Unita Blackwell, renowned civil rights activist and the first Black woman to become mayor in Mississippi, has died.
Blackwell, 86, who had suffered for years with dementia, died Monday, her son announced.
Born 1933 in Lula, Miss., to sharecropper parents, Blackwell was instrumental in the civil rights movement during the 1960s when she became a member of the Mississippi Freedom Democratic Party.
Blackwell, winner of a MacArthur Foundation “genius” grant, was one of the pioneers who protested Blacks’ exclusion from voting in regular Democratic primaries in the state. She also served as a project director and field secretary for the Student Nonviolent Coordinating Committee (SNCC), helping organize voter drives for African Americans across Mississippi.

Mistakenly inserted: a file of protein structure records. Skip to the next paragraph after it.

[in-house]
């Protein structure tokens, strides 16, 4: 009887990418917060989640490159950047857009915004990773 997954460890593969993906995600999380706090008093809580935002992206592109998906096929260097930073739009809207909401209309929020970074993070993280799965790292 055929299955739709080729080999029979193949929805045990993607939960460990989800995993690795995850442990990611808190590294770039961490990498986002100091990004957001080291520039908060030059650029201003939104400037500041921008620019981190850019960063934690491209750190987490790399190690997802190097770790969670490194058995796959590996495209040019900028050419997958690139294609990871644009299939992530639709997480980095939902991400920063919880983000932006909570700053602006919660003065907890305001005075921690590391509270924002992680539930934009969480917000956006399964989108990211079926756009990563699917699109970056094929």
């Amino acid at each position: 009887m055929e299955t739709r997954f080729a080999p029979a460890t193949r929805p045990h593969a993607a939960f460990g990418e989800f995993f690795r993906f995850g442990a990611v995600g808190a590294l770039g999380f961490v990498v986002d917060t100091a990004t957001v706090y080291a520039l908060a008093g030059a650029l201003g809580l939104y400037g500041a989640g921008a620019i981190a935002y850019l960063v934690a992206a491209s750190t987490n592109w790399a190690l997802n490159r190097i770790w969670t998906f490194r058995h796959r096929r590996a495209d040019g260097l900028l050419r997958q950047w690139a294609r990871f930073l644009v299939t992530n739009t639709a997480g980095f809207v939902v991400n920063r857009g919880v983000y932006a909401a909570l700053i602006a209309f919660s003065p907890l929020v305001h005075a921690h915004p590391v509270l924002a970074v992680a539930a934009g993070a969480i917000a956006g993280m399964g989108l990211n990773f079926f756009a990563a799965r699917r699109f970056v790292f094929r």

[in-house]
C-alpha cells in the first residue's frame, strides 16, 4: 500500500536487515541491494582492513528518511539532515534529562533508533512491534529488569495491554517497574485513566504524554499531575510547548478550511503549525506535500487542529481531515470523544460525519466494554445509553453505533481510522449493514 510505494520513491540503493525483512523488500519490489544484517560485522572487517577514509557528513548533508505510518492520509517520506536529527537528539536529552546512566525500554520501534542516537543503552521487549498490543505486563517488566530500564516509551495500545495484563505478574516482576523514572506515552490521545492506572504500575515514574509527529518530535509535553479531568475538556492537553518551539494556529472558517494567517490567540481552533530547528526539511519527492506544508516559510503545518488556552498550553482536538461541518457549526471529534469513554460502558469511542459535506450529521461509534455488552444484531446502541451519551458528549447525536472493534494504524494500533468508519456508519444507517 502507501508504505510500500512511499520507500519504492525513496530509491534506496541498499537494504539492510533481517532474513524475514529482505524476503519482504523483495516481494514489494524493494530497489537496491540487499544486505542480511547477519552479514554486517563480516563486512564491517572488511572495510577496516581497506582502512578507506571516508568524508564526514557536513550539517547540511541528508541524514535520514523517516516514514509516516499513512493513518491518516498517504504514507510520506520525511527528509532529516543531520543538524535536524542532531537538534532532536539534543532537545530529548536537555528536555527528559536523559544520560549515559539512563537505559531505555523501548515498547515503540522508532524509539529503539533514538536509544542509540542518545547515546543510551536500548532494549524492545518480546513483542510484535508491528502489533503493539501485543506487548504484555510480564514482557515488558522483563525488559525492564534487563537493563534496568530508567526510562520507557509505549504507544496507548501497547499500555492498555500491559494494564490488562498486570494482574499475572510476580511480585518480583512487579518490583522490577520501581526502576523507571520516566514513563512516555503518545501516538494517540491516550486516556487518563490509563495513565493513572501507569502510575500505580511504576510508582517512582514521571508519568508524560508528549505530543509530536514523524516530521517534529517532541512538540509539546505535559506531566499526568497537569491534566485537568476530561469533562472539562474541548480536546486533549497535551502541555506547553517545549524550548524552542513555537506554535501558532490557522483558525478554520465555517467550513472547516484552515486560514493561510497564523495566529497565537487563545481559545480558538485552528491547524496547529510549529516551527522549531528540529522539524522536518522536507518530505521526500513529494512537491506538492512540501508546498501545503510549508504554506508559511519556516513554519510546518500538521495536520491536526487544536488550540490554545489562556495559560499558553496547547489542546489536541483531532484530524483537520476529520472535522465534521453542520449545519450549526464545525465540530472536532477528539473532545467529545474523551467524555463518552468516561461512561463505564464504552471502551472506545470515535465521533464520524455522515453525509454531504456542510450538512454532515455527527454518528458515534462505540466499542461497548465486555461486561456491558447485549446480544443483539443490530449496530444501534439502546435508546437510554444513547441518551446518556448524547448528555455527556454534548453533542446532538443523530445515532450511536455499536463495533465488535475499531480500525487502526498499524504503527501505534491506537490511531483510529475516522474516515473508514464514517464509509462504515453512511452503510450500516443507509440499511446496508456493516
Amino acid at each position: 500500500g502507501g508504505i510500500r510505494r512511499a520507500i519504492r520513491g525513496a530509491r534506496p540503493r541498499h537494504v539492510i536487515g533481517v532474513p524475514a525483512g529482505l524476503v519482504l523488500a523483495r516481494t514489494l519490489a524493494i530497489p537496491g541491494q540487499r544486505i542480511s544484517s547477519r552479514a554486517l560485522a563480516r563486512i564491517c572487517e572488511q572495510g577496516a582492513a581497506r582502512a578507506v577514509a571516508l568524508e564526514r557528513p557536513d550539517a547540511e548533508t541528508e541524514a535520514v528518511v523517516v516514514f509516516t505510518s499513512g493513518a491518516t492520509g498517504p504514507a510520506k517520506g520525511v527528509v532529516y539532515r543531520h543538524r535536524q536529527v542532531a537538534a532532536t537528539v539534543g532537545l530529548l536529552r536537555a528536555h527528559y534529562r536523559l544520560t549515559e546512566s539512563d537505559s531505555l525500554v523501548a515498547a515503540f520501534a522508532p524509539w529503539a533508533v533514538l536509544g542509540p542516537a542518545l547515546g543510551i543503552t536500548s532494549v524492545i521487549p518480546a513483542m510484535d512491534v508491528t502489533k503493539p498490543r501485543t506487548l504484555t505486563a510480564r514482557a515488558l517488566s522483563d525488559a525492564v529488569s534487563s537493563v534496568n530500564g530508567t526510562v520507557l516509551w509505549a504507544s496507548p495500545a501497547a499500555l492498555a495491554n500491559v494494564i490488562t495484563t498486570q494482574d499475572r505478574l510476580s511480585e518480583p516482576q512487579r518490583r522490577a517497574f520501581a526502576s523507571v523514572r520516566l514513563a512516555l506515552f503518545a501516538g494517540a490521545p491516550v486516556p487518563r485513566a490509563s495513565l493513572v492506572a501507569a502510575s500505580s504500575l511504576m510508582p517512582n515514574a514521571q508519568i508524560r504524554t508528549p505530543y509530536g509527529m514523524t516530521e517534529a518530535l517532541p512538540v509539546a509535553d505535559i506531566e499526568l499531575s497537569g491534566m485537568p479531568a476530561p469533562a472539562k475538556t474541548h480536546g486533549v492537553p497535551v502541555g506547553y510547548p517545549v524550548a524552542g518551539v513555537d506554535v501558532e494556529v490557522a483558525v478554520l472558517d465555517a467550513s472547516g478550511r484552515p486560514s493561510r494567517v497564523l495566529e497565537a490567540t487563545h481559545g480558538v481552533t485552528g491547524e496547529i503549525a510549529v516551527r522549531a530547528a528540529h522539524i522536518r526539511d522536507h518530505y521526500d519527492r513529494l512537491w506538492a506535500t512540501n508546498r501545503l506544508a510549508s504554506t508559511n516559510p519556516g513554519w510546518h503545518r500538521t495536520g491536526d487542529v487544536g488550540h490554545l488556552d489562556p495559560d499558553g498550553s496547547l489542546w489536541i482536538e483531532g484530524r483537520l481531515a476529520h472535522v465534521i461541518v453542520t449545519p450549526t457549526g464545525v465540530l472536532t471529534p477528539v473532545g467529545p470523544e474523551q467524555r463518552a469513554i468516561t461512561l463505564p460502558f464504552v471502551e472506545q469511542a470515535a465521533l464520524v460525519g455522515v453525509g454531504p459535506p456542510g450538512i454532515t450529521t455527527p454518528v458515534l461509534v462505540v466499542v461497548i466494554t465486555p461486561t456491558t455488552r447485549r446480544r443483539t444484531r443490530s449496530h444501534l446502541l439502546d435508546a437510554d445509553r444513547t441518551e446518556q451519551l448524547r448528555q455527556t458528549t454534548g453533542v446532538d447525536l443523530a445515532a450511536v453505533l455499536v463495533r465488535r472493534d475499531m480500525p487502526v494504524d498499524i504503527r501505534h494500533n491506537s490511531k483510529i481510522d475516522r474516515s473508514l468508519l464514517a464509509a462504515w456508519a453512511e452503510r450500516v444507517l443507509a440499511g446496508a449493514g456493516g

Interviewed in 1986 for the documentary, “Eyes on the Prize,” Blackwell talked about what inspired her work to get African Americans in Mississippi the right to vote.
“I was only told when I started off that if I registered to vote that I would have food to eat and a better house to stay in, ’cause the one I was staying in was so raggedy you could see anywhere and look outdoors,” she said. “That I would have, my child would have, a better education.”